Last year, the company performed about 150 shows for mostly high school audiences in Wisconsin, Minnesota and Iowa. But SOS also does programs for adults and sometimes travels to other Midwestern states and beyond.

The troupe did a show for teachers, principals and guidance counselors at the National Community Education Convention in Minneapolis last December.

It has an invitation to perform in Japan's international schools this fall -- and will if it can raise the money for airfare.

Oberg, Bernstrom and Solie are the company's full-time paid staff. The company also employs two director interns, Greg Lund and Katie Klinger, and a part-time bookkeeper, Bettyann Henry.

A number of charitable foundations, corporations and civic organizations provide much of the funding for the SOS Players, whose 2008 budget is $237,000. Oberg says the Andersen family of Andersen Windows is especially generous.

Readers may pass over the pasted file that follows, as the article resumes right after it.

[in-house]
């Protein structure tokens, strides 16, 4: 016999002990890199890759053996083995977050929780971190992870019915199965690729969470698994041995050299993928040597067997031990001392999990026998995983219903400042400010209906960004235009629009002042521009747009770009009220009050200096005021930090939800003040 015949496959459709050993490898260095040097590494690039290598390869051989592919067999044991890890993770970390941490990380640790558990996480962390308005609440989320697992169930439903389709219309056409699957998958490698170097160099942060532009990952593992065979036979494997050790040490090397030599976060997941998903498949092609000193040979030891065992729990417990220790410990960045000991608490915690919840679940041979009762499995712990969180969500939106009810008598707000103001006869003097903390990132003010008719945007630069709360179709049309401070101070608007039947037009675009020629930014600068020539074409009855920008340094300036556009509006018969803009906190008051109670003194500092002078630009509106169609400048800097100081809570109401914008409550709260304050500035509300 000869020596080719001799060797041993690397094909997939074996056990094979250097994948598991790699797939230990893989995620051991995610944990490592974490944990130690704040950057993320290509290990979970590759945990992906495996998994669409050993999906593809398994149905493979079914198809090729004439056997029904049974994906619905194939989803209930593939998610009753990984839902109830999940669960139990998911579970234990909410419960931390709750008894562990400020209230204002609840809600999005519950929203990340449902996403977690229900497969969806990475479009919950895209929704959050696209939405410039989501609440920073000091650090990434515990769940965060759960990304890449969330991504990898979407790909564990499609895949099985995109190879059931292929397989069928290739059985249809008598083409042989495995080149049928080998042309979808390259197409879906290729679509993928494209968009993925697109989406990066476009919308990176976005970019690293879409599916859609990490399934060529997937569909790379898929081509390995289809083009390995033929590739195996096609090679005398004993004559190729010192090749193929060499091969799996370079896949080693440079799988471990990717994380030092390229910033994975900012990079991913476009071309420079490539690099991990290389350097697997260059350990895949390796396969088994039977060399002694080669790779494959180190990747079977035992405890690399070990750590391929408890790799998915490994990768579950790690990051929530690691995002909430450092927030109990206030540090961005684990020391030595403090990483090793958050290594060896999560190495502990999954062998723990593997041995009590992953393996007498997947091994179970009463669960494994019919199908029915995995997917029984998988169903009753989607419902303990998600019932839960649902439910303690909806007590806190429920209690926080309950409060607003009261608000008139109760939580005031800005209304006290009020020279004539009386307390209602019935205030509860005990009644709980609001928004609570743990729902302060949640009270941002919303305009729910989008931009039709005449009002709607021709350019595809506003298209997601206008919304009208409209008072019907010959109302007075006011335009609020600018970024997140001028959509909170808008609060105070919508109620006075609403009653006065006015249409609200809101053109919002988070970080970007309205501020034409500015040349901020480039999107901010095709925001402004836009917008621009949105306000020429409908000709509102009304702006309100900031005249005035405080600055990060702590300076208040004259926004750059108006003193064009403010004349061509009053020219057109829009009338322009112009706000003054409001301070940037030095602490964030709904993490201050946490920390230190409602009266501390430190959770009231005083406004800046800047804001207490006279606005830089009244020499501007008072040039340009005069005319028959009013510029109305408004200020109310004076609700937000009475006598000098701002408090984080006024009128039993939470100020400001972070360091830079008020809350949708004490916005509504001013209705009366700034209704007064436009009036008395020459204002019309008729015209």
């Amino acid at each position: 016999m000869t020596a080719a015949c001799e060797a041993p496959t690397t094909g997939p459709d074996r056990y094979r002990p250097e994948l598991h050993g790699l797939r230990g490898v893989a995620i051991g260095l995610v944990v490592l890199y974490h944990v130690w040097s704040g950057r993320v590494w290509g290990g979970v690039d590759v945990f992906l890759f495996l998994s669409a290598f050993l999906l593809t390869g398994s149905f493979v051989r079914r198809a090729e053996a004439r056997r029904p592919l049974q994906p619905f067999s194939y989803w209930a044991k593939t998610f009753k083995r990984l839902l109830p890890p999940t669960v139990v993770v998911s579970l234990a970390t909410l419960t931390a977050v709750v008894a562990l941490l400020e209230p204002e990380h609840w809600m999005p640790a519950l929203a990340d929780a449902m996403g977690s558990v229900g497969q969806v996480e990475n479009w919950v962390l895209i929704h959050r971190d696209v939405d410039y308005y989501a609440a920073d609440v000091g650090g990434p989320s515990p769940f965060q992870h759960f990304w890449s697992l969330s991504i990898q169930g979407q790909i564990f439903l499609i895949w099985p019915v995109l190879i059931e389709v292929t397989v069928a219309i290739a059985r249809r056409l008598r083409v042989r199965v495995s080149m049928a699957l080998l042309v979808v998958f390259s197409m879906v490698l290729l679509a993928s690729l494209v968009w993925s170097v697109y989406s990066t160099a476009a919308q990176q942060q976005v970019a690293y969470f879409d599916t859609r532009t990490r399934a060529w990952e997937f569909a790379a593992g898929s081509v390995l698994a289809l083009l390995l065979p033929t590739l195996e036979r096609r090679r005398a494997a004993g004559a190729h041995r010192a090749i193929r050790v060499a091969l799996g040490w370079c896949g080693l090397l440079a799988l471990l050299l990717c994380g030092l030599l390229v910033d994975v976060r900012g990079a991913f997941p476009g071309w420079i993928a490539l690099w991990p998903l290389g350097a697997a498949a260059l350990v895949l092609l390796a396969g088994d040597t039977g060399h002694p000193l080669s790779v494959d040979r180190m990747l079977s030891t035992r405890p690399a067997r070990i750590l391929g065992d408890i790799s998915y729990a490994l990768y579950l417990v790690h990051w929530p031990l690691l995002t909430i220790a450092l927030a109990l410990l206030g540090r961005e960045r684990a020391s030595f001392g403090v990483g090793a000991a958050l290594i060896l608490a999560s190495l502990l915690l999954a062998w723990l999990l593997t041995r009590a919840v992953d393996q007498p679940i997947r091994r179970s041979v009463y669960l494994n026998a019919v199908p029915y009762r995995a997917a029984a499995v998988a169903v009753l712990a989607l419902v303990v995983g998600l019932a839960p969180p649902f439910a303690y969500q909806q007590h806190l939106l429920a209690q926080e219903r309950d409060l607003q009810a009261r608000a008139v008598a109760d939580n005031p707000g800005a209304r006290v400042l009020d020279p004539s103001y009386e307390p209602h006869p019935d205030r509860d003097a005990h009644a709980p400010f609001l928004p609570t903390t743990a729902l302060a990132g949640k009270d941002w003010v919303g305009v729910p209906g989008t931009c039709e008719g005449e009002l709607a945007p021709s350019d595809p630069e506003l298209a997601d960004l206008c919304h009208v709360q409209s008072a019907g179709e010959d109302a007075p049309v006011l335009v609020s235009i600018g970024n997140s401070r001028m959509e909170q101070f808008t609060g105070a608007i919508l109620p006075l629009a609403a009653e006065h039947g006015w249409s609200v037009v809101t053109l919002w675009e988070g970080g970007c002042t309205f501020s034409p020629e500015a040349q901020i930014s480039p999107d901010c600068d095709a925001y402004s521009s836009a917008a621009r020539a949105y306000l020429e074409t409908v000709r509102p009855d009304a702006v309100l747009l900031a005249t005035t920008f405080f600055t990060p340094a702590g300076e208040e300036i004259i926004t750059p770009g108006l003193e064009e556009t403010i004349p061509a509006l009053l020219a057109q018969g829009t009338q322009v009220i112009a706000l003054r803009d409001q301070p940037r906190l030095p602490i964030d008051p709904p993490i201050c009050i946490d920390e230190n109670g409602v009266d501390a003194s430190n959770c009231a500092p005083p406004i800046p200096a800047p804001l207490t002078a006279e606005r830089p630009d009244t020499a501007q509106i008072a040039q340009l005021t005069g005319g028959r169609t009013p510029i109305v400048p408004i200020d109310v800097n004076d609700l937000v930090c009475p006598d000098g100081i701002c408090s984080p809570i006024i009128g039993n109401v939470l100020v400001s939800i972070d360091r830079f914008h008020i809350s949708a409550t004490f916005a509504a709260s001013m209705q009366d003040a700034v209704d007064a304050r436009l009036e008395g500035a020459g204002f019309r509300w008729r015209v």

Still powerful

The joining of theater and a message remains a powerful method of communicating with young audiences, according to the SOS Players' leaders.

"You get a lot of feedback," says Solie. "The kids in the audience really open up."

She says the responses range from "You were so good," to "Wow, I thought no one understood that about me" or "I had a friend who did that."

The actors are sometimes approached after a show by teens with serious problems. They are trained to bring an SOS director into the conversation when that happens, and the director puts the teen in contact with a school counselor or principal.

The troupe also receives numerous e-mail messages from teens who have attended a performance. Teens are encouraged to contact SOS through the company's Web site, www.sosplayers.org.

"All of a sudden, someone who might not have opened up otherwise has a safety net," says Solie. "To get them to that next step -- to the help they need -- is something that is very, very powerful and something that we as a theater company are blessed to get to do."